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A winter dandy, here’s the pansy!
Derived from the Viola species, pansies have been a favourite of gardeners since the early nineteenth century, when Lady Mary Elizabeth Bennet, with the help of her gardener, William Richardson, cross-bred and developed the flower.
Also known as heartsease, love in idleness, or the flower of Jove, pansy translates from the French for ‘thought’ – its name due to the flower’s resemblance to a face deep in contemplation.
In the first year, pansies will produce greenery, followed by flowers and seeds in their second year. They are available in a rich array of colours, and usually grow to around 7cm in diameter.
How, where and when to plant:
Early autumn is the right time to begin planting pansy seedlings; ensuring colour in the garden later in the year.
First, sow the seeds – or leave them to germinate - in punnets, using a quality seed-raising mix. Keep the punnets in a warm and lightly shaded location. Allow roughly three to four weeks for germination.
Choose a section of the garden that receives full sun to light shade (in hotter regions) and prepare the soil by digging in a general garden fertiliser. The soil will need to be free-draining with ample mulch and compost.
If planting in containers, use potting mix with a soil-wetter, such as Saturaid, to help direct water to the plant’s roots.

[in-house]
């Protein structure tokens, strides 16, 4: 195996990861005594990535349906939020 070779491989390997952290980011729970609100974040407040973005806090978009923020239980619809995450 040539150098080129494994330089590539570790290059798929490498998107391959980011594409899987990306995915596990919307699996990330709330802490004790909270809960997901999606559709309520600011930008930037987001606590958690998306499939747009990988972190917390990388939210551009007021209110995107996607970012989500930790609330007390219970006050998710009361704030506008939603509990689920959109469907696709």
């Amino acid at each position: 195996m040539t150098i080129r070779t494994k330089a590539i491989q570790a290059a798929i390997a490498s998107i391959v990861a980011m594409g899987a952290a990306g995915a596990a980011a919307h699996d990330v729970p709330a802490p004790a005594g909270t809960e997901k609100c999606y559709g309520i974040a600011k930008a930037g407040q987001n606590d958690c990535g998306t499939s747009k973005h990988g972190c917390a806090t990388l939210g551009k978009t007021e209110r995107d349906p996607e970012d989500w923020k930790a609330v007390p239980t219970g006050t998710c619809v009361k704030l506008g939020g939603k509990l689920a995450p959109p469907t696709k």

Use soluble fertilisers, applying them approximately once every two weeks. A little blood and bone or general garden fertiliser will also encourage healthy blooms.
During the colder months it’s all too easy to expect Mother Nature to provide all the watering our garden needs. However, keep an eye on the skies and regularly reach for that watering can, particularly during dryer spells.
To grow pansies successfully it’s essential to dead-head. Dead-heading encourages new blooms to blossom throughout winter and removing dead flower heads is even more important in wetter weather.
As pansies are quite cold-hardy they can tolerate low temperatures and frosts.
How to use:
While pansies can be used to great effect in brightening up homes during winter, their flowers and leaves are edible so they can be used as a tasty and interesting winter salad garnish.
In ‘Intimations of Immortality’ William Wordsworth, whose words, incidentally, are worth quite a bit, shows the pansy as a symbol of lasting life. In a Midsummer Night’s Dream, one of William Shakespeare’s characters, the mischievous Puck, used pansies to make people fall in love with the next creature they saw.
Ultimately though, while artists may contemplate, gardeners get growing, producing pansies to bring colour that shakes the gloom of winter.